COLUMUBS, Ohio (WJW)– The Columbus Zoo and Aquarium welcomed two cheetah cubs thanks to in vitro fertilization and embryo transfer to make history.
Surrogate mother Izzy gave birth to the male and female cubs on Feb. 19. The birth is remarkable because previous attempts at IVF in large cats were unsuccessful.
“These two cubs may be tiny but they represent a huge accomplishment, with expert biologists and zoologists working together to create this scientific marvel,” said Dr. Randy Junge, the Columbus Zoo’s Vice President of Animal Health, in a news release. “This achievement expands scientific knowledge of cheetah reproduction, and may become an important part of the species’ population management in the future.”
The Columbus Zoo said it gave hormone injections to 6-year-old Kibibi, extracted the eggs and then fertilized them in a lab before implanting them into 3-year-old Izzy. Fertility declines in cheetah after the age of 8 and younger cats have a better chance to safely deliver healthy, full-term cubs.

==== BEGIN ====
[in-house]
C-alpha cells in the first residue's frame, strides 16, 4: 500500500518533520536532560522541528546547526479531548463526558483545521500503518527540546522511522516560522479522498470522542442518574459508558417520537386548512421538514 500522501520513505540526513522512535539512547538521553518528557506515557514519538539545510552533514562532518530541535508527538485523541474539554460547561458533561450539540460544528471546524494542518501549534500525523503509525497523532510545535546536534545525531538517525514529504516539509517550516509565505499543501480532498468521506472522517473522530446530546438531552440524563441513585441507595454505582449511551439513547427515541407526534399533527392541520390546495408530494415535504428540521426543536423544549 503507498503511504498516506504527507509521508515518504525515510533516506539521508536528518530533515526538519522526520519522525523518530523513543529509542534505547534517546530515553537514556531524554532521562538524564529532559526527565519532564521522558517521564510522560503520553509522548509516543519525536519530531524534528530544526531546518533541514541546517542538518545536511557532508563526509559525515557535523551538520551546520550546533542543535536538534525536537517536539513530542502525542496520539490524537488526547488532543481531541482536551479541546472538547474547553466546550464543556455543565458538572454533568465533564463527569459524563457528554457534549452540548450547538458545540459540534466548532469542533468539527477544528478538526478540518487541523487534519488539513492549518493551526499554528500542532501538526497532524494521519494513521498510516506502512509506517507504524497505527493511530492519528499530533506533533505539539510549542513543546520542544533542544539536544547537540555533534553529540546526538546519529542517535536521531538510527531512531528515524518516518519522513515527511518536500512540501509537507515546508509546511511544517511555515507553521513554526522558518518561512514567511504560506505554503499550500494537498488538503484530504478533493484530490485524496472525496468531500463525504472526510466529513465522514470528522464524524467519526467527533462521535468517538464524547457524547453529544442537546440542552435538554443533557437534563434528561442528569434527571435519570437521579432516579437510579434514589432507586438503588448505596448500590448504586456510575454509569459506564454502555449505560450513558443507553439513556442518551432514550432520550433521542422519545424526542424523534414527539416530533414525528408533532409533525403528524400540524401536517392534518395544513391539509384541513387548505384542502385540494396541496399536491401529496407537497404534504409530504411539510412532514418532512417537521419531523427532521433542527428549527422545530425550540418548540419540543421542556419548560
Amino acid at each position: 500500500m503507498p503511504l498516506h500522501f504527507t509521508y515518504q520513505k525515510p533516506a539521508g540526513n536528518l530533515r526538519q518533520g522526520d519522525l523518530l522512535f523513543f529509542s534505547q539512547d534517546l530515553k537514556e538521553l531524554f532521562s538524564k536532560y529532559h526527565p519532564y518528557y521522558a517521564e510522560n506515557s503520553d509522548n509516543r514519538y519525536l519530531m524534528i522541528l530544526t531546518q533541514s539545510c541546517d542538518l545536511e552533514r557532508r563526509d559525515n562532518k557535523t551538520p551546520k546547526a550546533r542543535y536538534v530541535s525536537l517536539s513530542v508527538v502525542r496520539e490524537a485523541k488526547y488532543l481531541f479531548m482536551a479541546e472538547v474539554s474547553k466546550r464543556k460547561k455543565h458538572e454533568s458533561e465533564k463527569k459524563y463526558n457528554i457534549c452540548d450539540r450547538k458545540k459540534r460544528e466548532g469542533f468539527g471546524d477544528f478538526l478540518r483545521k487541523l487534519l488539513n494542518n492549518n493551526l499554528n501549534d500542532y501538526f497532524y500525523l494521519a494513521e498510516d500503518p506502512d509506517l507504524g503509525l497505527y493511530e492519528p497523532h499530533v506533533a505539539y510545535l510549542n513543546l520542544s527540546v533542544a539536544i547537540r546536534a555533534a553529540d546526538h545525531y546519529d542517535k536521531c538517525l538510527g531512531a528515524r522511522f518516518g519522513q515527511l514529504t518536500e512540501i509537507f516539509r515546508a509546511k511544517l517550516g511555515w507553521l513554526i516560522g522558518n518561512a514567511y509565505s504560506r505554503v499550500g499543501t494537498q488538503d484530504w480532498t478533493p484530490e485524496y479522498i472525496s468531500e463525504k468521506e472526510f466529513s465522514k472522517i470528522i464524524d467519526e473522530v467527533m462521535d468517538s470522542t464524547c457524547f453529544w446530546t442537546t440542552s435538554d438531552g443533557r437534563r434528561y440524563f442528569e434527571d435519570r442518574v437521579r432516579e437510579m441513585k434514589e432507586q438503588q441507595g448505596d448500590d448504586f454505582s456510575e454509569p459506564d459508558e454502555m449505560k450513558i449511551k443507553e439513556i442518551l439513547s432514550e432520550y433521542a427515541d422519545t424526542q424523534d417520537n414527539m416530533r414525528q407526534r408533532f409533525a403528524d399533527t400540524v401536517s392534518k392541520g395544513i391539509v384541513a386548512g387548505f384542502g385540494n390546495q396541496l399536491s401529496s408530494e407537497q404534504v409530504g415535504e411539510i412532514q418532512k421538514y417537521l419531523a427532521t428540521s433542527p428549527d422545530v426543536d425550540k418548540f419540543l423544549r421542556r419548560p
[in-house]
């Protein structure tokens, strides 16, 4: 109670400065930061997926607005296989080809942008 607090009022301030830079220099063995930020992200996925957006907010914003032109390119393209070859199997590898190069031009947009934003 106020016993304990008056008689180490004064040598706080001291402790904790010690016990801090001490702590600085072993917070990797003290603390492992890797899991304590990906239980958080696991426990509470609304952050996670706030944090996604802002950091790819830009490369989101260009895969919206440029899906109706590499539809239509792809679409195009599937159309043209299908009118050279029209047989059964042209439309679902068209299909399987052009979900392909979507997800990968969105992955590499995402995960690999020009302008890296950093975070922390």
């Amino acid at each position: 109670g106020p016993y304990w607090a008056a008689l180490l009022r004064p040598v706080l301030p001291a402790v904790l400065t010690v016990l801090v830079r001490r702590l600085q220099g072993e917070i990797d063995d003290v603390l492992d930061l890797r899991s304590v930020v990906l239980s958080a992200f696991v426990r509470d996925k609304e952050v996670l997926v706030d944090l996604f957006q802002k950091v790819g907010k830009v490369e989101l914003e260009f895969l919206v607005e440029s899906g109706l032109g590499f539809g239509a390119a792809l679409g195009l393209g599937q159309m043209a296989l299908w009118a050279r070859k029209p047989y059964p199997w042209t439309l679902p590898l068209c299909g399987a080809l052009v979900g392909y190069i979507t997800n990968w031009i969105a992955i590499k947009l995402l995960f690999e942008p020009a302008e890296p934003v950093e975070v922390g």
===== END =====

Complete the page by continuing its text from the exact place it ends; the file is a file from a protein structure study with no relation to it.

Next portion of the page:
The birth also helps maintain genetic diversity. Since Izzy’s bloodline is well represented in the genetic registry, she was selected as a surrogate.
The International union for Conservation of Nature said cheetah are classified as vulnerable and the population is decreasing in Africa.
“The first thing we had to do is show that this technique works,” said Dr. Junge. “Then we have to become proficient in it, so we can do it efficiently and reliably. With experience, we may be able to freeze embryos and transfer them to Africa.”